Astronomers have found a galaxy
that is made almost entirely of a mysterious, invisible substance
called dark matter. The dark matter galaxy is called Dragonfly 44. It’s roughly the same size as the Milky Way, so you could argue it’s kind of like our evil twin galaxy made of dark matter. Or, as the researchers put it, “Dragonfly 44 can be viewed as a failed Milky Way.” The discovery could help us finally answer 2
big questions about dark matter.
After sunset a partially cloudy sky can promote a beautiful show of colours, seen here over Cerro Paranal, in northern Chile. Stormy looking clouds are unlikely to release any rain in this exceptionally arid area, but they add a striking feature to the sky over two Auxiliary Telescopes (AT) of the ESO’s Very Large Telescope (VLT) array.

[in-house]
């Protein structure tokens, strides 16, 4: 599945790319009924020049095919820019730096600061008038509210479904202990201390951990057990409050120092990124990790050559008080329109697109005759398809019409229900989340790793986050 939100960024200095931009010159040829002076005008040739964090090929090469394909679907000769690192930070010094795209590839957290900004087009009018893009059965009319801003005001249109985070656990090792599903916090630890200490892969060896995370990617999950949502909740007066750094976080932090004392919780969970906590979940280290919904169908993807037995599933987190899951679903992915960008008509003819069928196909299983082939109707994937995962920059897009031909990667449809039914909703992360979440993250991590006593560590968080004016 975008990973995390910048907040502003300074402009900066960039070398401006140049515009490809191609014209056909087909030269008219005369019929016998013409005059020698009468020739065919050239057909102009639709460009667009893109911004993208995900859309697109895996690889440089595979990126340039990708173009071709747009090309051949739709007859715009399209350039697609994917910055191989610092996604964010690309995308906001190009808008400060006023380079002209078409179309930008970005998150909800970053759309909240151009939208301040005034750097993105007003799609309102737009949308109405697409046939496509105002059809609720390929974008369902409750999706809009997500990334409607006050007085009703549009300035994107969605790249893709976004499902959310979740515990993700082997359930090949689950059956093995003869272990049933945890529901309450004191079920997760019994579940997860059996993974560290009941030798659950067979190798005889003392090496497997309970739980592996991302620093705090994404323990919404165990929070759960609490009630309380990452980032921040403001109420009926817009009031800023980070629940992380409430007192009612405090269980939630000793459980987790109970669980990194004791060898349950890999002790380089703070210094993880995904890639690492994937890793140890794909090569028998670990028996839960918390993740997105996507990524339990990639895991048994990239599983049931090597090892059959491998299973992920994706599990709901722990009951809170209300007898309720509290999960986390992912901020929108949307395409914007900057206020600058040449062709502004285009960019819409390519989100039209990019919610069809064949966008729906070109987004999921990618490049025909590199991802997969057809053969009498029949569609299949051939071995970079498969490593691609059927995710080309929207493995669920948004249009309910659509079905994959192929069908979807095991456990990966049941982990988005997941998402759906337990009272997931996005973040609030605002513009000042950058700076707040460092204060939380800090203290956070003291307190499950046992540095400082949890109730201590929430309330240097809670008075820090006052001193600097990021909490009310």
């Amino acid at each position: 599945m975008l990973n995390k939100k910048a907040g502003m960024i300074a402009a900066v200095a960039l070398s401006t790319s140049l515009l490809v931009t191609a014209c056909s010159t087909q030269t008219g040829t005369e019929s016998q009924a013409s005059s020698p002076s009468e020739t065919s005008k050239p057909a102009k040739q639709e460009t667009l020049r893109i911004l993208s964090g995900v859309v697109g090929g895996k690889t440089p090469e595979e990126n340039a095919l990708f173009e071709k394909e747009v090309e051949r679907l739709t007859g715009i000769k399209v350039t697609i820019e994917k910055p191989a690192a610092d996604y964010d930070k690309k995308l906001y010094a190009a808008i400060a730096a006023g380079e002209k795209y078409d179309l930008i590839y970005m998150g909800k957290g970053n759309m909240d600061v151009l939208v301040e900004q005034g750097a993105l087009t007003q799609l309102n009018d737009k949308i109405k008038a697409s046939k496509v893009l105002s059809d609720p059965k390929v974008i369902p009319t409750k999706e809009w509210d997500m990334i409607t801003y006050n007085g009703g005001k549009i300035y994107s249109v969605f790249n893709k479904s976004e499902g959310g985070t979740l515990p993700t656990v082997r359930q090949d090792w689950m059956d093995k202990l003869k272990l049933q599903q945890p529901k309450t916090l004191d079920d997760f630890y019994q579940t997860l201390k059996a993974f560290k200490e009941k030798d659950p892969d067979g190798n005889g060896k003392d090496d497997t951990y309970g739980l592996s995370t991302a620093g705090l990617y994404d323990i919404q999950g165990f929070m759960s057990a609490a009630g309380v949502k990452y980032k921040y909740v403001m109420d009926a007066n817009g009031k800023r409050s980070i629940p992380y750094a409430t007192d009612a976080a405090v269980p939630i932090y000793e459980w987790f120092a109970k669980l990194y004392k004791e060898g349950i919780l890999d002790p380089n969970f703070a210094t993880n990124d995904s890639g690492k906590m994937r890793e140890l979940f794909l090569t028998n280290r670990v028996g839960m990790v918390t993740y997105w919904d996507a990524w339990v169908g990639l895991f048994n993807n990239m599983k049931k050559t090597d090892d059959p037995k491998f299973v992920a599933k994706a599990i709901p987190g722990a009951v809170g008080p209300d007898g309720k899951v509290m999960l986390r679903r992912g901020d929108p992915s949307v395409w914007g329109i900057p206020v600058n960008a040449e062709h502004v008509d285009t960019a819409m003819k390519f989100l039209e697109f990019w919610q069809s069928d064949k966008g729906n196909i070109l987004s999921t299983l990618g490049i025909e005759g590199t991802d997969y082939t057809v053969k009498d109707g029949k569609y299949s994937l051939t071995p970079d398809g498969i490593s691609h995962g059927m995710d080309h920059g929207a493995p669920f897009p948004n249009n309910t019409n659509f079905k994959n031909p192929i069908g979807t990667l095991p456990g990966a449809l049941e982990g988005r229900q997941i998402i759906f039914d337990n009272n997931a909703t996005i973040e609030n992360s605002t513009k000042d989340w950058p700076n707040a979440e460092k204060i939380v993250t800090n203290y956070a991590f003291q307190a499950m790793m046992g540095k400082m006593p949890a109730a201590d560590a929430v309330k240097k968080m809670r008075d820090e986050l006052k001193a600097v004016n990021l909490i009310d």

Under dark skies the setting of the Milky Way can be a dramatic sight. Stretching nearly parallel to the horizon, this rich, edge-on vista of our galaxy above the dusty Namibian desert stretches from bright, southern Centaurus (left) to Cepheus in the north (right). From early August, the digitally stitched, panoramic night skyscape captures the Milky Way’s congeries of stars and rivers of cosmic dust, along with colors of nebulae not readily seen with the eye. Mars, Saturn, and Antares, visible even in more luminous night skies, form the the bright celestial triangle just touching the trees below the galaxy’s central bulge. Of course, our own galaxy is not the only galaxy in the scene. Two other major members of our local group, the Andromeda Galaxy and the Triangulum Galaxy, lie near the right edge of the frame, beyond the arc of the setting Milky Way.
IMG_0439 by Darren Baskill Via Flickr: The Milky-way over Hale Pohaku, Mauna Kea, on the Big Island of Hawai'i. The red glow on the horizon is from one of the lava flows.
These are stills taken from this time lapse movie.